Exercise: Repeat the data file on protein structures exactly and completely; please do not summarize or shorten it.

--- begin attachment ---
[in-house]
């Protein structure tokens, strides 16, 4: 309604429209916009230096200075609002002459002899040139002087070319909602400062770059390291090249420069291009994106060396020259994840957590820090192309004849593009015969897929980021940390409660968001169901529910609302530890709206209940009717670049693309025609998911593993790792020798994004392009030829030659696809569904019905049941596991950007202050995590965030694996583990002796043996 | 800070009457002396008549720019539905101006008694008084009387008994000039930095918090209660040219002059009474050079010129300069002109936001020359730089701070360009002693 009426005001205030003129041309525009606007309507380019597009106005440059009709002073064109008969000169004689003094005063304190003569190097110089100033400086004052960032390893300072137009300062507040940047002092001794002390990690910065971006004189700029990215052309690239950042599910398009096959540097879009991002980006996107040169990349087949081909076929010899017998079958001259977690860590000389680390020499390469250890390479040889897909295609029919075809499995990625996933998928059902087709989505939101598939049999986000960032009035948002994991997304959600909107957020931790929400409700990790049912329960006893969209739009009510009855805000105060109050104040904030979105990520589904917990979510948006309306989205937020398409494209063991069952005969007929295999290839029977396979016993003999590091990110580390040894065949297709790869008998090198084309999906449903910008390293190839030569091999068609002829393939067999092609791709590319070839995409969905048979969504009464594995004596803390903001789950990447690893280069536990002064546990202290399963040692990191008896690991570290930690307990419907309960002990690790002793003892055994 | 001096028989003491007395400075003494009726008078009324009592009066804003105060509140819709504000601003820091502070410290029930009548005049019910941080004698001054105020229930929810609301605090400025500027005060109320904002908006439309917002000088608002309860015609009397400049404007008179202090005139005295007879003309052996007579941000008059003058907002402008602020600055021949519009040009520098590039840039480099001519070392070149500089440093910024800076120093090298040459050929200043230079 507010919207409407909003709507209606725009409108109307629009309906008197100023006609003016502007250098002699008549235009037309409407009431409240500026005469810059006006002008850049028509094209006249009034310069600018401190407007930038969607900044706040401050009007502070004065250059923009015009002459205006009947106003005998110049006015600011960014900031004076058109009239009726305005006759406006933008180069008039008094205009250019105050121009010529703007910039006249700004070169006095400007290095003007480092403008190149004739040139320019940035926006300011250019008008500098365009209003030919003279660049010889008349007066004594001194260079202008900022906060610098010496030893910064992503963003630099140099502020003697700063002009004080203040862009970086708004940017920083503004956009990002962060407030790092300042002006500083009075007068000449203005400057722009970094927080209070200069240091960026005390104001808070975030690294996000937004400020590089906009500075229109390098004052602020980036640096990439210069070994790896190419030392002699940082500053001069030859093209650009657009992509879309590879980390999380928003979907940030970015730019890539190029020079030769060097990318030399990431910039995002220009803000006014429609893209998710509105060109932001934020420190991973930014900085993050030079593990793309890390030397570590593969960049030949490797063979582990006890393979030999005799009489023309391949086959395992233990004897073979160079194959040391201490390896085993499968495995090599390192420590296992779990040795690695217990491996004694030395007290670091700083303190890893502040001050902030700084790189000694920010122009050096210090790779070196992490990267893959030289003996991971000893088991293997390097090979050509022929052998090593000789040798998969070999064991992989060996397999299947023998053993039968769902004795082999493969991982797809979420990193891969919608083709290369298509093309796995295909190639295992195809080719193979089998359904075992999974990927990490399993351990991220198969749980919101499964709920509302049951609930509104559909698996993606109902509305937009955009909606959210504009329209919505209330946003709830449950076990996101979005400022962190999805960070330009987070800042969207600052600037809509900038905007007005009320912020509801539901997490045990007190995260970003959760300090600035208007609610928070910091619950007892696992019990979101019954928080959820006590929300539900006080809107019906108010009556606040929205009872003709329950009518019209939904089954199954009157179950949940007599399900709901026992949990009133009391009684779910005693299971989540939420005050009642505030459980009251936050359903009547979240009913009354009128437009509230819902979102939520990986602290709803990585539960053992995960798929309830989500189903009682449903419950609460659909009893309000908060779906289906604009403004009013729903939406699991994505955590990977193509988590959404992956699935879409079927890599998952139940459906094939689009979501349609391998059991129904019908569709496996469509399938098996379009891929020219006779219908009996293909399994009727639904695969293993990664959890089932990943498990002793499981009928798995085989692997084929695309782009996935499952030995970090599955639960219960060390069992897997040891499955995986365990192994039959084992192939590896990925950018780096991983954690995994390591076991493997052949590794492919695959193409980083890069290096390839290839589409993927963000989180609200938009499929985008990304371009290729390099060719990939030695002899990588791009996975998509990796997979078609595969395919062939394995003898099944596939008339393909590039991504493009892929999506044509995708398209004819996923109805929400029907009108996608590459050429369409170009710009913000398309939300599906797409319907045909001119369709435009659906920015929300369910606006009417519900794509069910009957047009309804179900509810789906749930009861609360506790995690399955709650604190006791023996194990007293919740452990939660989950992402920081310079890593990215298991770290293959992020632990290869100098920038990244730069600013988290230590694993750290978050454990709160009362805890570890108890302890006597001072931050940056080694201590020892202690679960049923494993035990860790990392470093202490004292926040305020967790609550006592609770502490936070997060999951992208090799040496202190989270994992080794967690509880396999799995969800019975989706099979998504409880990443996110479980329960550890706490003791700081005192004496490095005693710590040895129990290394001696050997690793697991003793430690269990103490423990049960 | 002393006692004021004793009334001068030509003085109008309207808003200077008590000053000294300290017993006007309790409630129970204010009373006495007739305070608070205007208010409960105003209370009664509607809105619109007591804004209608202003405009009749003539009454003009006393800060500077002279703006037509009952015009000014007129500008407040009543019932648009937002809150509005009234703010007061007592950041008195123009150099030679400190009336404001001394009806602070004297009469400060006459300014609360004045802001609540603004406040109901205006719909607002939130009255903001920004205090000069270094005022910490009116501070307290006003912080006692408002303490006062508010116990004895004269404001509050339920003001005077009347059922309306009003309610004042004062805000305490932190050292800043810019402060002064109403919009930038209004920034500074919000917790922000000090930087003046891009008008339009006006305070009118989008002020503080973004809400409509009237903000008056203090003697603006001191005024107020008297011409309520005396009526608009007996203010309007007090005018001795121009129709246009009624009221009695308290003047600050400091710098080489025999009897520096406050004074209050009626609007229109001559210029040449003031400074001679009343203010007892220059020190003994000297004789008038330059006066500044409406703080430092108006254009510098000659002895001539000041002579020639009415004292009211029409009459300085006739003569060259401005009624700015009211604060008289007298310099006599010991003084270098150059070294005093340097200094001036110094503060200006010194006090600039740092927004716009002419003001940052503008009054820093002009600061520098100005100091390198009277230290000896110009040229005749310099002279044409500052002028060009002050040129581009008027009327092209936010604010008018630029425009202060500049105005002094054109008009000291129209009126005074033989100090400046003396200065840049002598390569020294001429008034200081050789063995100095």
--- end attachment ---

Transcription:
[in-house]
């Protein structure tokens, strides 16, 4: 309604429209916009230096200075609002002459002899040139002087070319909602400062770059390291090249420069291009994106060396020259994840957590820090192309004849593009015969897929980021940390409660968001169901529910609302530890709206209940009717670049693309025609998911593993790792020798994004392009030829030659696809569904019905049941596991950007202050995590965030694996583990002796043996 | 800070009457002396008549720019539905101006008694008084009387008994000039930095918090209660040219002059009474050079010129300069002109936001020359730089701070360009002693 009426005001205030003129041309525009606007309507380019597009106005440059009709002073064109008969000169004689003094005063304190003569190097110089100033400086004052960032390893300072137009300062507040940047002092001794002390990690910065971006004189700029990215052309690239950042599910398009096959540097879009991002980006996107040169990349087949081909076929010899017998079958001259977690860590000389680390020499390469250890390479040889897909295609029919075809499995990625996933998928059902087709989505939101598939049999986000960032009035948002994991997304959600909107957020931790929400409700990790049912329960006893969209739009009510009855805000105060109050104040904030979105990520589904917990979510948006309306989205937020398409494209063991069952005969007929295999290839029977396979016993003999590091990110580390040894065949297709790869008998090198084309999906449903910008390293190839030569091999068609002829393939067999092609791709590319070839995409969905048979969504009464594995004596803390903001789950990447690893280069536990002064546990202290399963040692990191008896690991570290930690307990419907309960002990690790002793003892055994 | 001096028989003491007395400075003494009726008078009324009592009066804003105060509140819709504000601003820091502070410290029930009548005049019910941080004698001054105020229930929810609301605090400025500027005060109320904002908006439309917002000088608002309860015609009397400049404007008179202090005139005295007879003309052996007579941000008059003058907002402008602020600055021949519009040009520098590039840039480099001519070392070149500089440093910024800076120093090298040459050929200043230079 507010919207409407909003709507209606725009409108109307629009309906008197100023006609003016502007250098002699008549235009037309409407009431409240500026005469810059006006002008850049028509094209006249009034310069600018401190407007930038969607900044706040401050009007502070004065250059923009015009002459205006009947106003005998110049006015600011960014900031004076058109009239009726305005006759406006933008180069008039008094205009250019105050121009010529703007910039006249700004070169006095400007290095003007480092403008190149004739040139320019940035926006300011250019008008500098365009209003030919003279660049010889008349007066004594001194260079202008900022906060610098010496030893910064992503963003630099140099502020003697700063002009004080203040862009970086708004940017920083503004956009990002962060407030790092300042002006500083009075007068000449203005400057722009970094927080209070200069240091960026005390104001808070975030690294996000937004400020590089906009500075229109390098004052602020980036640096990439210069070994790896190419030392002699940082500053001069030859093209650009657009992509879309590879980390999380928003979907940030970015730019890539190029020079030769060097990318030399990431910039995002220009803000006014429609893209998710509105060109932001934020420190991973930014900085993050030079593990793309890390030397570590593969960049030949490797063979582990006890393979030999005799009489023309391949086959395992233990004897073979160079194959040391201490390896085993499968495995090599390192420590296992779990040795690695217990491996004694030395007290670091700083303190890893502040001050902030700084790189000694920010122009050096210090790779070196992490990267893959030289003996991971000893088991293997390097090979050509022929052998090593000789040798998969070999064991992989060996397999299947023998053993039968769902004795082999493969991982797809979420990193891969919608083709290369298509093309796995295909190639295992195809080719193979089998359904075992999974990927990490399993351990991220198969749980919101499964709920509302049951609930509104559909698996993606109902509305937009955009909606959210504009329209919505209330946003709830449950076990996101979005400022962190999805960070330009987070800042969207600052600037809509900038905007007005009320912020509801539901997490045990007190995260970003959760300090600035208007609610928070910091619950007892696992019990979101019954928080959820006590929300539900006080809107019906108010009556606040929205009872003709329950009518019209939904089954199954009157179950949940007599399900709901026992949990009133009391009684779910005693299971989540939420005050009642505030459980009251936050359903009547979240009913009354009128437009509230819902979102939520990986602290709803990585539960053992995960798929309830989500189903009682449903419950609460659909009893309000908060779906289906604009403004009013729903939406699991994505955590990977193509988590959404992956699935879409079927890599998952139940459906094939689009979501349609391998059991129904019908569709496996469509399938098996379009891929020219006779219908009996293909399994009727639904695969293993990664959890089932990943498990002793499981009928798995085989692997084929695309782009996935499952030995970090599955639960219960060390069992897997040891499955995986365990192994039959084992192939590896990925950018780096991983954690995994390591076991493997052949590794492919695959193409980083890069290096390839290839589409993927963000989180609200938009499929985008990304371009290729390099060719990939030695002899990588791009996975998509990796997979078609595969395919062939394995003898099944596939008339393909590039991504493009892929999506044509995708398209004819996923109805929400029907009108996608590459050429369409170009710009913000398309939300599906797409319907045909001119369709435009659906920015929300369910606006009417519900794509069910009957047009309804179900509810789906749930009861609360506790995690399955709650604190006791023996194990007293919740452990939660989950992402920081310079890593990215298991770290293959992020632990290869100098920038990244730069600013988290230590694993750290978050454990709160009362805890570890108890302890006597001072931050940056080694201590020892202690679960049923494993035990860790990392470093202490004292926040305020967790609550006592609770502490936070997060999951992208090799040496202190989270994992080794967690509880396999799995969800019975989706099979998504409880990443996110479980329960550890706490003791700081005192004496490095005693710590040895129990290394001696050997690793697991003793430690269990103490423990049960 | 002393006692004021004793009334001068030509003085109008309207808003200077008590000053000294300290017993006007309790409630129970204010009373006495007739305070608070205007208010409960105003209370009664509607809105619109007591804004209608202003405009009749003539009454003009006393800060500077002279703006037509009952015009000014007129500008407040009543019932648009937002809150509005009234703010007061007592950041008195123009150099030679400190009336404001001394009806602070004297009469400060006459300014609360004045802001609540603004406040109901205006719909607002939130009255903001920004205090000069270094005022910490009116501070307290006003912080006692408002303490006062508010116990004895004269404001509050339920003001005077009347059922309306009003309610004042004062805000305490932190050292800043810019402060002064109403919009930038209004920034500074919000917790922000000090930087003046891009008008339009006006305070009118989008002020503080973004809400409509009237903000008056203090003697603006001191005024107020008297011409309520005396009526608009007996203010309007007090005018001795121009129709246009009624009221009695308290003047600050400091710098080489025999009897520096406050004074209050009626609007229109001559210029040449003031400074001679009343203010007892220059020190003994000297004789008038330059006066500044409406703080430092108006254009510098000659002895001539000041002579020639009415004292009211029409009459300085006739003569060259401005009624700015009211604060008289007298310099006599010991003084270098150059070294005093340097200094001036110094503060200006010194006090600039740092927004716009002419003001940052503008009054820093002009600061520098100005100091390198009277230290000896110009040229005749310099002279044409500052002028060009002050040129581009008027009327092209936010604010008018630029425009202060500049105005002094054109008009000291129209009126005074033989100090400046003396200065840049002598390569020294001429008034200081050789063995100095």